Everything Is Nice

Beating the nice nice nice thing to death (with fluffy pillows)

Hey There, Little Red Riding Hood

with 5 comments

Zoe Williams asks does TV drive you to drink? I don’t know about that but 1974 certainly made me want a cigarette.

The subeditor on Peter Bradshaw’s piece draws the obvious comparison between the Red Riding trilogy and Life On Mars and their very different depictions of Seventies policing. In some ways they embody the different instituional spirits of their creators: the BBC (even handed but authoritarian) and Channel Four (radical, polemical, perhaps too easily distracted by sex and violence). Whilst Life On Mars is at least partially nostalgic, albeit in a compelling fashion, no one in 1974 – policeman or otherwise – is to be sympathised with. The bully boy cop in LoM might call you a puff, here he would break your hand and laugh whilst doing it. The nearest equivalent to Gene Hunt here is Warren Clarke’s sour, taciturn and malevolent Bill Molloy: you can’t imagine anyone sticking him on a T-shirt.

The film depicts the West Riding of Yorkshire as a Lynchian nightmare world into which our glib protagonist – poisoned and weak from exposure to London – is gradually enveloped and destroyed. It has a mesmorising, hallucinatory intensity, the naturalism and period detail giving way to a sort of magical realism. The Yorkshire landscape is naturally given to brooding but here it takes on extraordinary levels of pathetic fallacy. The humans who walk on the skin of this land are closed, shaded and unknowable. 1980 and 1983 are highly anticipated.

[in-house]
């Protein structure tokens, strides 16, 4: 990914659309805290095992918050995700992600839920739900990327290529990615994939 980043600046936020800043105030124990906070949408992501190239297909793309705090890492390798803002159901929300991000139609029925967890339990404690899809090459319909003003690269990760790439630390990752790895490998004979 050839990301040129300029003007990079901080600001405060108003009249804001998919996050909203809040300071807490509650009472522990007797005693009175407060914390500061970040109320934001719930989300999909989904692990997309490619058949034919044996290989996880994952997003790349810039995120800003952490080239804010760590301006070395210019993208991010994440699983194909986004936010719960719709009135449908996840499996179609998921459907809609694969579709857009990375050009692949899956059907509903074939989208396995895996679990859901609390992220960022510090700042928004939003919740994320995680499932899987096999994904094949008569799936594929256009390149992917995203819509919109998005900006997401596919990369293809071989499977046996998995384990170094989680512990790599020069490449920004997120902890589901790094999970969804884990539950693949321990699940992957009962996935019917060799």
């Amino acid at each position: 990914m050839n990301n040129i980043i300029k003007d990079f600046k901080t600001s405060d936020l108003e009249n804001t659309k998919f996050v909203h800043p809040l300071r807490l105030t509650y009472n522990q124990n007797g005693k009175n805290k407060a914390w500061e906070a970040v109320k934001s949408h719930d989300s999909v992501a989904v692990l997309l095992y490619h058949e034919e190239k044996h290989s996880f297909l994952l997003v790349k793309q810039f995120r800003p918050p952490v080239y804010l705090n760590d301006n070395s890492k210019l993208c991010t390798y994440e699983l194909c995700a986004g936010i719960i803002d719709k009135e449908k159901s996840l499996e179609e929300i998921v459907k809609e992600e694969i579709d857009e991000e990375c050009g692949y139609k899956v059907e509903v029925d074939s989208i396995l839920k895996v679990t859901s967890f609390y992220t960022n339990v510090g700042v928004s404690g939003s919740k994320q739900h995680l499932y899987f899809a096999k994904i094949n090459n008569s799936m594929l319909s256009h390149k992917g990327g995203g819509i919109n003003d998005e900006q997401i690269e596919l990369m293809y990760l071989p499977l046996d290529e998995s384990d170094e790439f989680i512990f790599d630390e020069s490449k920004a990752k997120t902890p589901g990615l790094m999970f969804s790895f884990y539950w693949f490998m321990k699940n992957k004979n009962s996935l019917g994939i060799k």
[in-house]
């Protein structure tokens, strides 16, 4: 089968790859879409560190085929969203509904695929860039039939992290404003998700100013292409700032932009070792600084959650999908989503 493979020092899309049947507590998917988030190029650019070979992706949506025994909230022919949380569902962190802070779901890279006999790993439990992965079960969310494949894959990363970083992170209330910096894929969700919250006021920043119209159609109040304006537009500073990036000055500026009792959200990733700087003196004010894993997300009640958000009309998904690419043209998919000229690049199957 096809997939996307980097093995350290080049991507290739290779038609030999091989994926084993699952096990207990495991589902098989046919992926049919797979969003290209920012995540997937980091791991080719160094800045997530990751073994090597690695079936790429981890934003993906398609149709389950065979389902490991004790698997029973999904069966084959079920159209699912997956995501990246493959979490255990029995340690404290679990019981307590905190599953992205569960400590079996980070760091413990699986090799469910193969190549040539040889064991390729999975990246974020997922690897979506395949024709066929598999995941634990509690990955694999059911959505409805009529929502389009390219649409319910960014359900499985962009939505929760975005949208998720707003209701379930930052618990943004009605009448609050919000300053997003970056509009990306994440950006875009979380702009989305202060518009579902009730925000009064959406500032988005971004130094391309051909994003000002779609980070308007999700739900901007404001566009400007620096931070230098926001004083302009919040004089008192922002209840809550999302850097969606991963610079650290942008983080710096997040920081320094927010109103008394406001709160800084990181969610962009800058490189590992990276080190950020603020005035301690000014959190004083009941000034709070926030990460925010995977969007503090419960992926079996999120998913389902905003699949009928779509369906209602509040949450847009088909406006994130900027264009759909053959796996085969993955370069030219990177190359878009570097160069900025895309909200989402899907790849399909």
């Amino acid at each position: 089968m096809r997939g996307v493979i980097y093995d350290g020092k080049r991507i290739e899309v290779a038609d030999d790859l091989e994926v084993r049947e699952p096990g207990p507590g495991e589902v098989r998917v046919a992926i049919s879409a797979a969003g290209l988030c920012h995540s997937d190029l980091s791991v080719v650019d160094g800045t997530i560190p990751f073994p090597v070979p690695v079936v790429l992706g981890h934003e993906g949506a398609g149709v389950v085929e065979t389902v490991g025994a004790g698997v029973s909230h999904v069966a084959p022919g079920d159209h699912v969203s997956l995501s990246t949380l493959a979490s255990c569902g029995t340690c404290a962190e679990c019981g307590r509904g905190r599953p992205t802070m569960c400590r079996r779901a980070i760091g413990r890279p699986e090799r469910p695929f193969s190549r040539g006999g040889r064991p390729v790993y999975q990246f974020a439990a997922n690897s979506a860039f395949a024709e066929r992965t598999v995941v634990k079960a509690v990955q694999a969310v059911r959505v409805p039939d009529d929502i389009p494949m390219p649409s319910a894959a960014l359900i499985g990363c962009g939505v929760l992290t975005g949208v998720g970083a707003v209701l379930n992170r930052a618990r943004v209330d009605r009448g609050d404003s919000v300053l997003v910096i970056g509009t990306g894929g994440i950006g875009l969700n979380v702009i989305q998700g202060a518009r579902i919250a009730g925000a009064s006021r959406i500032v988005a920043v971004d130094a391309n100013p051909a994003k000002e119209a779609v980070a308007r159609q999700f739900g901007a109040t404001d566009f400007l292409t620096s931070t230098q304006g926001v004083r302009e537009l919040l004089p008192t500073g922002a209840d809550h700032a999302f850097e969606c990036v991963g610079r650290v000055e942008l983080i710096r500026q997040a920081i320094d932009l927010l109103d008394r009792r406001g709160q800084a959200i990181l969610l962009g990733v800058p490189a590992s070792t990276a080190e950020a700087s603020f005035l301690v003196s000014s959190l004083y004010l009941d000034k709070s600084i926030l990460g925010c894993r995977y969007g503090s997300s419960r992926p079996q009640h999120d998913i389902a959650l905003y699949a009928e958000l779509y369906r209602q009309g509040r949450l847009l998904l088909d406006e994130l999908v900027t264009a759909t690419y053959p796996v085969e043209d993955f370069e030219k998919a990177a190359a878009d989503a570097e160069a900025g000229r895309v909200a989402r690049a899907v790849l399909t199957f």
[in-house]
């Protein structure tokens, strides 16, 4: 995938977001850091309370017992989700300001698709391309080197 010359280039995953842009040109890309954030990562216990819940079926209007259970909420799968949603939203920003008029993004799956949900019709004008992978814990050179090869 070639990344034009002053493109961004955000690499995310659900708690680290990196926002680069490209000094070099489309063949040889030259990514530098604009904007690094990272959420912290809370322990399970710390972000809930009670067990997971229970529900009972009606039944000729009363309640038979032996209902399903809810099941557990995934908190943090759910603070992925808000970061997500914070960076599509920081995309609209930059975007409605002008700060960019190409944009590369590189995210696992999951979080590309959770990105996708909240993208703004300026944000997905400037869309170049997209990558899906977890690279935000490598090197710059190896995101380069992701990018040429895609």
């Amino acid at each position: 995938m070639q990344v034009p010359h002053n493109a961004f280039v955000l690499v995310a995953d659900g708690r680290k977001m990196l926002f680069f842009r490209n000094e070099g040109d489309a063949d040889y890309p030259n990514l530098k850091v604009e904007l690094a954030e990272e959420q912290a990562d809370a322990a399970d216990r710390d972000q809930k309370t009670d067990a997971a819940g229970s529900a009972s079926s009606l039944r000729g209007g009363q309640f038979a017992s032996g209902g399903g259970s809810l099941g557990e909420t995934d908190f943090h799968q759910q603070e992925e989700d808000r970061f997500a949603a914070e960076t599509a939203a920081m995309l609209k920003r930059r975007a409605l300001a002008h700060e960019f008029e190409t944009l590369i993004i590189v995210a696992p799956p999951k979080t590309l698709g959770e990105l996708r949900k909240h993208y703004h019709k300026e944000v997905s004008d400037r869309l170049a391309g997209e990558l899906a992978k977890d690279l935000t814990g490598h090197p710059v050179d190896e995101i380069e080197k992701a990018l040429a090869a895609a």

Written by Martin

6 March 2009 at 12:01

Posted in films, television

Tagged with ,

5 Responses

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  1. I’m not sure why Nineteen Seventy-Seven, the second book of David Peace’s quartet, isn’t being adapted. My dad suggested it was because so many people whose lives were effected by the Yorkshire Ripper are still alive but it looks like Sutcliffe is going to be a major feature of the later films.


    6 March 2009 at 12:01

  2. I think Life on Mars was influenced by Peace’s novels. Have you read any of them yet? Worth trying at least one.


    6 March 2009 at 15:43

  3. I bought the quartet for my dad for Christmas so I will probably try and rob them back off him at some point.

    I’ve only just discovered that James Marsh, the director of the trilogy, was responsible for not only Man On Wire but Wisconsin Death Trip which makes an interesting link.


    6 March 2009 at 15:54

  4. No kidding? I loved Wisconsin Death Trip.


    6 March 2009 at 16:35

  5. […] With the exception of one vivid, nightmarish scene it is entirely stripped of the surreal air of 1974, nor is there any of the period swagger of the previous […]

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